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An upbeat website for a downtown school

the Southerner Online

An upbeat website for a downtown school

the Southerner Online

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Midtown specialist Nahmias makes waves in student education programs

Hannah Silver
Cheryl Nahmias presents new initiative ideas to the Student Mental Health Advisory Board to brainstorm ways to promote a program.

Midtown’s Student Support Specialist Cheryl Nahmias came to Midtown looking at all the different support avenues Midtown had in place for students and has since implemented more, such as Saturday School, Community Days and Teen Mental Health First Aid. 

“The idea was to come in and look at what all things were doing for students and figure out where there are some gaps or places where we could really help,” Nahmias said. “You know, make sure that all of our students are getting the support academically, socially, emotionally, that they need to be successful here.”

Nahmias used her previous experience working at Blue Board, an educational company, to format some of her lessons at Midtown. 

“[Blue Board] is a really cool company,” Nahmias said. “I enjoyed it, I was a content writer, but I was writing and mostly alone at home, working virtually, and I just was not enjoying that. I really like being around people, being around students, and so when this opportunity became available, I was like, ‘Yeah, this is great.’”

Midtown graduation coach and parent Susana Roberts first met Nahmias when she started working at Midtown at the beginning of this school year. 

“I first met her on my first day during pre-planning,” Roberts said. “And I thought, ‘Wow, she’s a whirlwind, and she gets things done.’”

After working more closely together for some time, Nahmias and Roberts have collaborated to help students at Midtown with grades, community service and student welfare overall.

“We work well together, we have the same mission,” Roberts said. “It’s nice to be able to mesh together, work together, tag team, help each other out in our specific roles, but then also come together for the greater good.”

Nahmias has introduced new initiatives during her time at Midtown. Nahmias said these programs have been put in place with the hope of benefiting students’ well-being.

“One of the best things that I’ve found here that’s made it really easy for me to do my job is that we have our own foundation, and getting connected early in my time here with the Midtown High School Foundation has allowed me to spearhead like several projects that I think have been really good,” Nahmias said. “Saturday school, community days, Teen Mental Health First Aid have all been supported through the foundation, and without them, I don’t know that those things would exist.”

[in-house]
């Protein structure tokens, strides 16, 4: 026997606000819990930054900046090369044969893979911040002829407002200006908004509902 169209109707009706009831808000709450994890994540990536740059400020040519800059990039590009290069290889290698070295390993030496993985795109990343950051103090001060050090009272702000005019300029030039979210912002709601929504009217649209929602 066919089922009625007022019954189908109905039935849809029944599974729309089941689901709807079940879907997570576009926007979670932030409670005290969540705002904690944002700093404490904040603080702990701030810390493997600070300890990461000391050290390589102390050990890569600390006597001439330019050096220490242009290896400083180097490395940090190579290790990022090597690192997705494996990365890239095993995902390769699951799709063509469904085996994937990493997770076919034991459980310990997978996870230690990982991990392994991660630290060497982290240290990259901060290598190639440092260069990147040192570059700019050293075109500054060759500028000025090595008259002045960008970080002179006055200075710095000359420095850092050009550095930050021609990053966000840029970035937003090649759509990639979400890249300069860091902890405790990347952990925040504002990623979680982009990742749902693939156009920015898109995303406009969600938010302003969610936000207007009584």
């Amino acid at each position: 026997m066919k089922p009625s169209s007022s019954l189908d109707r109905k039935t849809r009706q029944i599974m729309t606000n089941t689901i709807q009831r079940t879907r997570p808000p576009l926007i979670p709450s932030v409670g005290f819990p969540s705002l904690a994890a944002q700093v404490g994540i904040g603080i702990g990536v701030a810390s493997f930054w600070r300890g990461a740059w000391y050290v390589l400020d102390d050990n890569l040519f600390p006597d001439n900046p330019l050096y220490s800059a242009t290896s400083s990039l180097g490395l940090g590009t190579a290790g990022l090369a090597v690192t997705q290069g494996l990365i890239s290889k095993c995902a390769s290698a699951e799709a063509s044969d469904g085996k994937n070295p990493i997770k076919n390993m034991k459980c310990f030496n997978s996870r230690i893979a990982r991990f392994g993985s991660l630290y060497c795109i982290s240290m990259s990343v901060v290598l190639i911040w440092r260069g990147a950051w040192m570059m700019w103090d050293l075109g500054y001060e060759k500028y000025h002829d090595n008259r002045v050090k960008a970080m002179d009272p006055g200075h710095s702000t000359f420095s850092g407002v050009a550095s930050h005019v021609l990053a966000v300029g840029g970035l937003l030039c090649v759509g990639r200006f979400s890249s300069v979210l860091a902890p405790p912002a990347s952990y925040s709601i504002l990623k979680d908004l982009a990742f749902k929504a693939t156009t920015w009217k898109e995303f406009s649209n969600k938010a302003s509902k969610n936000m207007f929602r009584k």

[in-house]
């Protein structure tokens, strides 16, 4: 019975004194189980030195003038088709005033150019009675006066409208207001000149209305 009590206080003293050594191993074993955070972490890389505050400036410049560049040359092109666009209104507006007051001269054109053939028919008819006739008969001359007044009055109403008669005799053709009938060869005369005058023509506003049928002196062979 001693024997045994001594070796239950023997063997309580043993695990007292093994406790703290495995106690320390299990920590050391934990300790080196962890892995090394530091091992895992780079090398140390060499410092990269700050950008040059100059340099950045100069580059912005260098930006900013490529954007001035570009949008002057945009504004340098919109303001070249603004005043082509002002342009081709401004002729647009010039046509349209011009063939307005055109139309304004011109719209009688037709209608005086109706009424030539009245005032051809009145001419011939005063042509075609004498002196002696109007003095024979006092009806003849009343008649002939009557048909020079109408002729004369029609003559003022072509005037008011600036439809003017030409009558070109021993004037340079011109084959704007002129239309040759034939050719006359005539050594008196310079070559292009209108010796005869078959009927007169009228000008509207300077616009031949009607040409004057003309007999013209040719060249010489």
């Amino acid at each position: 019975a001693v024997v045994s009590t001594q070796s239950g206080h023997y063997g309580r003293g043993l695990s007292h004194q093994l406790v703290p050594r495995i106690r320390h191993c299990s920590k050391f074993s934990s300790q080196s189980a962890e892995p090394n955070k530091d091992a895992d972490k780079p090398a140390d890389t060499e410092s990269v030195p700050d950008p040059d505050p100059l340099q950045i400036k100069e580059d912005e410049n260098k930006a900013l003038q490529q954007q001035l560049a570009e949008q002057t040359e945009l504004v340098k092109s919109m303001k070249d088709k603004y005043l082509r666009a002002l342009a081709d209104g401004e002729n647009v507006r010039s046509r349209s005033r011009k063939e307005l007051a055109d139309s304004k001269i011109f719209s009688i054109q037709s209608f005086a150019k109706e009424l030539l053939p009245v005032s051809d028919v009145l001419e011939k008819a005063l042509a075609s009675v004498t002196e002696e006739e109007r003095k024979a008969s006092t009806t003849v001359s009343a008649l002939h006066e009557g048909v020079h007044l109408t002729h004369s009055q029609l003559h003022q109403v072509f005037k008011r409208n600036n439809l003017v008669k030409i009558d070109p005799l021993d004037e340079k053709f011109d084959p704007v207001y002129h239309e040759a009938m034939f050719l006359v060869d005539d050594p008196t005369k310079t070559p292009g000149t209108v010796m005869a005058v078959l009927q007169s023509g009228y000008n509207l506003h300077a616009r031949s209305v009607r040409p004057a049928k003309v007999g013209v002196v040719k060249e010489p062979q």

Junior Eden Sharp is a member of the Student Mental Health Advisory Board and has worked with Nahmias since last year. 

“With the Mental Health Advisory Board, she’s [Nahmias] made it completely successful,” Sharp said. “I think that she’s really consciously aware of both students’ and teachers’ perspectives when you’re talking to her, you can tell that she understands where you’re coming from, whether you’re a staff member or a student.”

Sharp said that Nahmias cares for her students’ overall well-being as an utmost priority. 

“I feel comfortable and very accepted by her,” Sharp said. “I see a lot of effort from her regarding student welfare, and to me, it’s clear that she puts in a lot time [and] effort to ensure the best for all of her students.”

Nahmias and Roberts started a new program this school year called ‘Grad You.’

“It’s for students who are significantly behind in their graduation credits, and it’s an opportunity for them to come and work with us and get caught up on those and get back on track for graduation,” Nahmias said. “The two of us do that for half the day every day.”

In addition to the introduction of ‘Grad You,’ Nahmias and Roberts also spearheaded a project called ‘Unit Recovery.’

“This was something that’s always existed as a possibility [at Midtown], but it had kind of fallen out of utility, and people weren’t using it as much,” Nahmias said. “Unit Recovery is where students who failed a summative assessment in a core class can use Edgenuity as a way to recover a single unit. The idea with unit recovery is if we can recover while we’re in school, that way you’re not having to do summer school or a course recovery.”

Roberts and Nahmias work together to help students and ensure that the programs they run go smoothly.

“There’s never enough that we can do, we can always do more,” Roberts said. “And when there’s a problem, there’s usually a solution. We just have to figure it out. If we just keep working together and focusing our work on our goals, we can ensure that we will be successful and that we’re here for our students.”

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About the Contributor
Hannah Silver
Hannah Silver, Lifestyle Associate Managing Editor
Hannah Silver is a junior and this is her third year writing for the Southerner. When she's not spending her time writing, she is doing cheer, is beta club co-vice president, plays violin, is a company member at her dance studio, is a latin club officer, jewish student union leadership member, and enjoys hanging out with her friends.

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